Below are the standard features they provide with their least expensive shared hosting packages.

Plan NameBasicEconomy
Storage50 GB100 GB
Free DomainIncluded Included
Spam protectionIncluded Included
Automated BackupsIncluded Included
Price$2.65 per month$5.99 per month

Uptime Reliability

GoDaddy still maintains a 99.9% uptime guarantee as part of their Service Level Agreement (SLA), which operates on enterprise scale. Bluehost no longer offers any percentage of guaranteed uptime, stating only that most downtime issues are solved within 15 minutes. This is a big difference, however from my experience with both providers, they rarely encounter downtime, and when they do it’s for a couple of minutes.

Website Builders

If you need to build a new website, both Bluehost and GoDaddy have great options for helping you do it yourself, if you choose.

Both providers offer drag-and-drop website builders that let you create a website using design templates that you can customize with a few clicks. In addition, they offer 1-click installation of WordPress, the most popular content management system in the world, allowing you to upload a theme that meets your demands. They also make make it easy to use other content management systems with ease.

Free Hosting

GoDaddy has a free hosting platform similar to WordPress where users can build websites, ecommerce stores, or blogs on a subdomain for free. The subdomains are supported by website builder tools for small businesses and designers. These free hosting options at GoDaddy can be a great way to learn web design or to produce free sites for niche subjects. Free hosting at GoDaddy can also be used for SEO, marketing, blogging, and ecommerce with a PayPal gateway. Just beware that while you control the content on these sties, they do not technically belong to you.

Ease of Use

The reason that the cPanel hosting dashboard is so popular for server management on shared hardware is that it is easy to use compared to other options. Many web hosting users are not comfortable with command-line tools, and cPanel offers a dashboard that can be run through a web browser. Both companies provide cPanel with their hosting plans. The enables even non-technical website owners to manage their hosting accounts and get things done.


Database Options

With the exception of their Basic plan, Bluehost offers unlimited MySQL database support on their shared Linux web hosting packages, whereas GoDaddy has low limitations on database use across all of their hosting tiers. There are options for Windows and Linux servers with GoDaddy, where MSSQL database support is also offered. With GoDaddy, there is a much wider variety of professional hosting options based on VPS plans that can be used with containers and Docker to support other database formats.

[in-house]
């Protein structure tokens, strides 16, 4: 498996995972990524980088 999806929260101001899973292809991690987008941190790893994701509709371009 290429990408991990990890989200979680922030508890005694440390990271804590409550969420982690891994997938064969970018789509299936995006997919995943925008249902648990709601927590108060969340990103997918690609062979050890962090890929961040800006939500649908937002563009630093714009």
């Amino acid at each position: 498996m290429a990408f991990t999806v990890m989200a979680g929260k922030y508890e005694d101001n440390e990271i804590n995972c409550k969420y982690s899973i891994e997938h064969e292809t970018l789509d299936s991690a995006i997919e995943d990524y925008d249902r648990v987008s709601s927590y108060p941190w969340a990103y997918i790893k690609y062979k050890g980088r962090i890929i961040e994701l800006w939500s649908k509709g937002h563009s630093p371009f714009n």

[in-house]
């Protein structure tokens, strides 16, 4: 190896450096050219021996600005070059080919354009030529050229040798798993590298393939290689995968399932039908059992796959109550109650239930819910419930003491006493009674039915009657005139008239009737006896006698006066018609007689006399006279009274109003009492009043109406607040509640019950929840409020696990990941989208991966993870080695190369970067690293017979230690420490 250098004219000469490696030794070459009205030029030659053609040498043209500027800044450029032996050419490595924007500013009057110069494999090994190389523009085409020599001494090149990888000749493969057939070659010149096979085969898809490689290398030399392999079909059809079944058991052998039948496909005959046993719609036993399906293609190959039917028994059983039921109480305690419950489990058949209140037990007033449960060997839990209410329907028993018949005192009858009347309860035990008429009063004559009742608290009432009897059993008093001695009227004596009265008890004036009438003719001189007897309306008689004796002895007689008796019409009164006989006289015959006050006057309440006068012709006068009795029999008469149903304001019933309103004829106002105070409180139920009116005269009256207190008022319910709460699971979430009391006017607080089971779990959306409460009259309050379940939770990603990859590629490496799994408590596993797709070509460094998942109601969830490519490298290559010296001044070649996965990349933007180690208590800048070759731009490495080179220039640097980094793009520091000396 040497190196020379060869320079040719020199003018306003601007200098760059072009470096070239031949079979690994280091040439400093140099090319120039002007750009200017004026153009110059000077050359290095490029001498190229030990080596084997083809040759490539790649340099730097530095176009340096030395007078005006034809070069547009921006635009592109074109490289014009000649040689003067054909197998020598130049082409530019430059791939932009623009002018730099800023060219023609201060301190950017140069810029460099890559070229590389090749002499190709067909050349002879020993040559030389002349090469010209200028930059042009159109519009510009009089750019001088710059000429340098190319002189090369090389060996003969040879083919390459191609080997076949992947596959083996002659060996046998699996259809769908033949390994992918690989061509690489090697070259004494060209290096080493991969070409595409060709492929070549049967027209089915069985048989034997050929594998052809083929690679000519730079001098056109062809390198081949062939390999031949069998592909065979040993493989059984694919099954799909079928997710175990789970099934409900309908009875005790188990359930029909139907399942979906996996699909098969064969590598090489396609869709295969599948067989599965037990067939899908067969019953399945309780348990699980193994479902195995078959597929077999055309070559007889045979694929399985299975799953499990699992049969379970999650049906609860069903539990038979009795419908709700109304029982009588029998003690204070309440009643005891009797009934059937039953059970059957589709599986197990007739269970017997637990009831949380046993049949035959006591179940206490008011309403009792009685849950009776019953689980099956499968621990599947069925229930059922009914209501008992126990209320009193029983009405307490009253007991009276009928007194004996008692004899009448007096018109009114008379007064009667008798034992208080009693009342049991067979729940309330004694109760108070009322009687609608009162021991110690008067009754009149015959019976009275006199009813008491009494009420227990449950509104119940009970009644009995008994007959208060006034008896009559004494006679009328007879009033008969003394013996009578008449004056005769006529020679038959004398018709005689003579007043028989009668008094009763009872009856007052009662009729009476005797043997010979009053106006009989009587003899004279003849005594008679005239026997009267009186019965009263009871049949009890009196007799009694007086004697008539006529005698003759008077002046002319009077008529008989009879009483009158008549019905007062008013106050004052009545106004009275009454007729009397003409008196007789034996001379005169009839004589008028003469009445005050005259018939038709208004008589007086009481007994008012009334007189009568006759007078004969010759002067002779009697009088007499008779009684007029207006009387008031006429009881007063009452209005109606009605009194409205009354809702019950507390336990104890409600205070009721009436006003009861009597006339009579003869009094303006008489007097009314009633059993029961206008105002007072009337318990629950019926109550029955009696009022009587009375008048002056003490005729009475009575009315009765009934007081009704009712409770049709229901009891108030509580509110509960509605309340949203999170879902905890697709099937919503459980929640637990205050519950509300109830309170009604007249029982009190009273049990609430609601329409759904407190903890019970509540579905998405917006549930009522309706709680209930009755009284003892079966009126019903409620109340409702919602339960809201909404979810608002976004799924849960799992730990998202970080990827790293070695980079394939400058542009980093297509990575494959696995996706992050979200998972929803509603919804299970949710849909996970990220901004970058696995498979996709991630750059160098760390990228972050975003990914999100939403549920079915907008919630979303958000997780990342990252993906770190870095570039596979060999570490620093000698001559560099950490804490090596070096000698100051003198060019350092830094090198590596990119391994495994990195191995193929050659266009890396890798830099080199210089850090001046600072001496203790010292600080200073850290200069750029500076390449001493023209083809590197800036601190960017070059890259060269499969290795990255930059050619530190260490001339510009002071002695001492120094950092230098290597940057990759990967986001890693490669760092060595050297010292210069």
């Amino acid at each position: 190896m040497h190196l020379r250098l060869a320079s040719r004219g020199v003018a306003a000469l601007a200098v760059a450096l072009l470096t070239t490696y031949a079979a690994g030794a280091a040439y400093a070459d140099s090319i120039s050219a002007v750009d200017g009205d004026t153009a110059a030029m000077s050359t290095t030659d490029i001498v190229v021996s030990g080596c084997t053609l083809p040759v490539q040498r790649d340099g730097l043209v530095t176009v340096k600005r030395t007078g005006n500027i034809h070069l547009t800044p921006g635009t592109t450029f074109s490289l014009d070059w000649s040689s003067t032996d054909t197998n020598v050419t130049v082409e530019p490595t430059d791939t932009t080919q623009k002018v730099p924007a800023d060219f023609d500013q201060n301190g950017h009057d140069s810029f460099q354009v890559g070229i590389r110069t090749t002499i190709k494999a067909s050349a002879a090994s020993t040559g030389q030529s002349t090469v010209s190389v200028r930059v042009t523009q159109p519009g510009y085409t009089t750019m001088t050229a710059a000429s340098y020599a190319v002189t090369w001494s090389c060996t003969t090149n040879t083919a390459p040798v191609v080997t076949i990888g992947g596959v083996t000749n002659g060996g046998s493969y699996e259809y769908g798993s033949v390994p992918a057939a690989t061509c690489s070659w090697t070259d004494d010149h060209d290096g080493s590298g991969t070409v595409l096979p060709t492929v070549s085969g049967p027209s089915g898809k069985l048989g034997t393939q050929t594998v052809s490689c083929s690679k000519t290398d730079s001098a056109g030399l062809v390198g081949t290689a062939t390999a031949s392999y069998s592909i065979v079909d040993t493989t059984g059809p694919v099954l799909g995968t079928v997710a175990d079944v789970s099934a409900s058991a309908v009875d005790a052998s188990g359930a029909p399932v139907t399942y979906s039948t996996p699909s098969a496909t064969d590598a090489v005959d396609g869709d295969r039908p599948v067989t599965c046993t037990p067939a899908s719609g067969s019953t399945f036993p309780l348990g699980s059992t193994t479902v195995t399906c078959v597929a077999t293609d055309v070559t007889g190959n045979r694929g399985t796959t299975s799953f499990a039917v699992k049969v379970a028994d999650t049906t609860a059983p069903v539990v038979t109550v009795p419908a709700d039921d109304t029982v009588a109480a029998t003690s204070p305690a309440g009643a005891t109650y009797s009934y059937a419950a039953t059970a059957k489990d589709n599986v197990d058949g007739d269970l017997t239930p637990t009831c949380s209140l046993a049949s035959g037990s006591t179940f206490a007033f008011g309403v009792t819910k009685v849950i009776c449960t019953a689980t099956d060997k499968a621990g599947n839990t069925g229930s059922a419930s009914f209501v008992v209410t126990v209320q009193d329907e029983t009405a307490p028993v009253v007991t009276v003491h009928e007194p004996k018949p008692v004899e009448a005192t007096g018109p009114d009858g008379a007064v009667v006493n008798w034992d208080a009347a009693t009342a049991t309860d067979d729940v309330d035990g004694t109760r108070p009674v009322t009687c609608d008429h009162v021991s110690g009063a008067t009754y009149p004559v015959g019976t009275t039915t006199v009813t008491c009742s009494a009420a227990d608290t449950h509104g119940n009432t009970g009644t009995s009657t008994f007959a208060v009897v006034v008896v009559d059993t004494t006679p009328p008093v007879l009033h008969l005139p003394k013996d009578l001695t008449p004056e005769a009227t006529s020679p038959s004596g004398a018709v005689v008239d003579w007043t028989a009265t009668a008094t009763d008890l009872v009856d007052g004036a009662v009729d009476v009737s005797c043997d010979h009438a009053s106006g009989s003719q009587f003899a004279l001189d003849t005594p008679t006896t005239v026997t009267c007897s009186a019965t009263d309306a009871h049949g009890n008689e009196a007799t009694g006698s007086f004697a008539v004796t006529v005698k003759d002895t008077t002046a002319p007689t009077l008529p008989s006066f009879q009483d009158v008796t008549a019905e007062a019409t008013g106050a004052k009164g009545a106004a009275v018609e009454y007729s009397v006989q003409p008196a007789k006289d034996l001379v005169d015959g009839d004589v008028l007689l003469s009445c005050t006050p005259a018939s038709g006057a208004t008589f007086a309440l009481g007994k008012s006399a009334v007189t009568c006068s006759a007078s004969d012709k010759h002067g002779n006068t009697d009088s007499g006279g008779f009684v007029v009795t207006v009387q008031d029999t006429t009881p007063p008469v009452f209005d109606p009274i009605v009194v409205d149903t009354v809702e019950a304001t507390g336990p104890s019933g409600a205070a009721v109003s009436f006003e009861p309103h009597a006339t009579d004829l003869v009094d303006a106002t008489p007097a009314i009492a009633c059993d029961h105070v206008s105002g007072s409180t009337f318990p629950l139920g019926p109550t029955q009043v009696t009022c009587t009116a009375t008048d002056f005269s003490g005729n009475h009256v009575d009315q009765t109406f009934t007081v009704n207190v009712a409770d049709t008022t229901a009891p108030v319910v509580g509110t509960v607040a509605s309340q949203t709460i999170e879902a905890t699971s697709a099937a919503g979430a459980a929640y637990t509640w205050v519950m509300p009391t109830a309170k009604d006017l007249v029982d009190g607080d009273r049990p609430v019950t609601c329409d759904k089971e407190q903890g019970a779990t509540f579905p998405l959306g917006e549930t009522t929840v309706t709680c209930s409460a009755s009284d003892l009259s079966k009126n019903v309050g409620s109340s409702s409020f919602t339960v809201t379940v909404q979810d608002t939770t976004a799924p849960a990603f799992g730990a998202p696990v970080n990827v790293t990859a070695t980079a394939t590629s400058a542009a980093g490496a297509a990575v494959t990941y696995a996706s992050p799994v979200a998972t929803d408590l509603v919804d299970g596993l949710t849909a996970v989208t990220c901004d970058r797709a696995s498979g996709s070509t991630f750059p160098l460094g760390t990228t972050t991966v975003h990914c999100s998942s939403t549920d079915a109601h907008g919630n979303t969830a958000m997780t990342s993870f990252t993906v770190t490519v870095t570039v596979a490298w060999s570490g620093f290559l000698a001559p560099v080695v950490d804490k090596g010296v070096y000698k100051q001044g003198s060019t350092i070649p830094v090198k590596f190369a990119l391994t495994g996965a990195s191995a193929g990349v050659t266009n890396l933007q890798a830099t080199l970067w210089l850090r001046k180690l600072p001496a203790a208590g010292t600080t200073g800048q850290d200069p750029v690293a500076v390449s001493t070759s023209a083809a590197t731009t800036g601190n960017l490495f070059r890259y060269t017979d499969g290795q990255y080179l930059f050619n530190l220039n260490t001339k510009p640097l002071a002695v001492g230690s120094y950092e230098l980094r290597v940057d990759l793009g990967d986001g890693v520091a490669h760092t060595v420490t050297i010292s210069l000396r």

Managed MySQL database support is the biggest advantage of web hosting plans for small business owners and ecommerce websites. Compared to Oracle, IBM, AWS, or Microsoft database costs, the ability to host unlimited domains and MySQL databases at Bluehost is a great deal. With GoDaddy, you get 10 databases with their cheapest account for $5.99 and 100 databases for $19.99 p/month. This is also a great price considering all of the bonus software included in the deal.

Data Center Technology

Bluehost’s Utah data center facilities benchmark well historically and the company has a relatively good reputation in service uptime. The Bluehost platform lacks elastic scalability for high-traffic website and mobile app requirements.

GoDaddy acquired MediaTemple primarily for their data center engineering talent, and the publicly listed company has many more options for innovation in the data center than Bluehost. GoDaddy shocked the web hosting industry by abandoning their own data center operations to run most accounts on AWS public cloud hardware. Other GoDaddy services are still run onsite with hybrid cloud facilities. Most GoDaddy plans are not specifically designed for elastic scalability.

Company Background

GoDaddy and Bluehost are two of the oldest companies in the hosting industry. Web hosting can be evaluated by benchmarks on data center hardware and the software resources for web server administration provided by different plans. Bluehost and GoDaddy were both early leaders in making shared web hosting plans available cheaply.

Most individuals and small businesses cannot afford to maintain a data center with fiber-optic connections to the internet backbone. Web hosting makes data center services available at low costs to publishers by utilizing open-source software and sharing hardware resources with virtualization. Load balancing on web server hardware in data centers improves performance.

GoDaddy was founded in 1997 by Bob Parsons and grew to be the world’s largest domain name registrar. After Parsons left the company as CEO, GoDaddy merged with MediaTemple and became a publicly-traded company (NYSE: GDDY).

Bluehost was founded in 2003 and grew to be one of the most popular web hosting brands. The company was acquired by EIG in 2010 and is now part of Newfold Digital with Clearlake Capital, HostGator, and

In Summary

GoDaddy is a household for domain registration, website building and web hosting. While they have lots to offer customers of all sizes, when it comes to web hosting for smaller websites, they fall short when compared with Bluehost.

As a leader in the low-cost shared hosting space, Bluehost offer plans at a lower cost and with greater value than GoDaddy. The two providers are very similar when it comes to reliability and standard features, but overall Bluehost stands out as the better choice.